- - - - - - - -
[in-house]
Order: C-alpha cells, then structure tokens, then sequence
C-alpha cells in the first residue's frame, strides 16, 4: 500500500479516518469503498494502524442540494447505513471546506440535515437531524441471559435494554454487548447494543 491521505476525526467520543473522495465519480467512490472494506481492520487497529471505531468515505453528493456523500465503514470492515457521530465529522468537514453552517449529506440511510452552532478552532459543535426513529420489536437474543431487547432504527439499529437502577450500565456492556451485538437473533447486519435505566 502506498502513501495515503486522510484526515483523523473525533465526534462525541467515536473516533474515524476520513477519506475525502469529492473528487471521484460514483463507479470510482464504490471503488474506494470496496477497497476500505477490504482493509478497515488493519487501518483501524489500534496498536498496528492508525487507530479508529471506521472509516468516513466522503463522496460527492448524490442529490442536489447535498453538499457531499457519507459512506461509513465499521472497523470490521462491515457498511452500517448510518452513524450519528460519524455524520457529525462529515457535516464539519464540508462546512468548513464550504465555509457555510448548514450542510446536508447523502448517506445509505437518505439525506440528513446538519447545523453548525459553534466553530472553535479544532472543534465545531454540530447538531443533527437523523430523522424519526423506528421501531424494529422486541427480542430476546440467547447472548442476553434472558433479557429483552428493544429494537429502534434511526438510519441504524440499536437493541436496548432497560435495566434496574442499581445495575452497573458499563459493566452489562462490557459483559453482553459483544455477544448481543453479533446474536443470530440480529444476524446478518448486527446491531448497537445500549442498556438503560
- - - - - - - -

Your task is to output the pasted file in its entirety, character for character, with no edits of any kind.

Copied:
[in-house]
Order: C-alpha cells, then structure tokens, then sequence
C-alpha cells in the first residue's frame, strides 16, 4: 500500500479516518469503498494502524442540494447505513471546506440535515437531524441471559435494554454487548447494543 491521505476525526467520543473522495465519480467512490472494506481492520487497529471505531468515505453528493456523500465503514470492515457521530465529522468537514453552517449529506440511510452552532478552532459543535426513529420489536437474543431487547432504527439499529437502577450500565456492556451485538437473533447486519435505566 502506498502513501495515503486522510484526515483523523473525533465526534462525541467515536473516533474515524476520513477519506475525502469529492473528487471521484460514483463507479470510482464504490471503488474506494470496496477497497476500505477490504482493509478497515488493519487501518483501524489500534496498536498496528492508525487507530479508529471506521472509516468516513466522503463522496460527492448524490442529490442536489447535498453538499457531499457519507459512506461509513465499521472497523470490521462491515457498511452500517448510518452513524450519528460519524455524520457529525462529515457535516464539519464540508462546512468548513464550504465555509457555510448548514450542510446536508447523502448517506445509505437518505439525506440528513446538519447545523453548525459553534466553530472553535479544532472543534465545531454540530447538531443533527437523523430523522424519526423506528421501531424494529422486541427480542430476546440467547447472548442476553434472558433479557429483552428493544429494537429502534434511526438510519441504524440499536437493541436496548432497560435495566434496574442499581445495575452497573458499563459493566452489562462490557459483559453482553459483544455477544448481543453479533446474536443470530440480529444476524446478518448486527446491531448497537445500549442498556438503560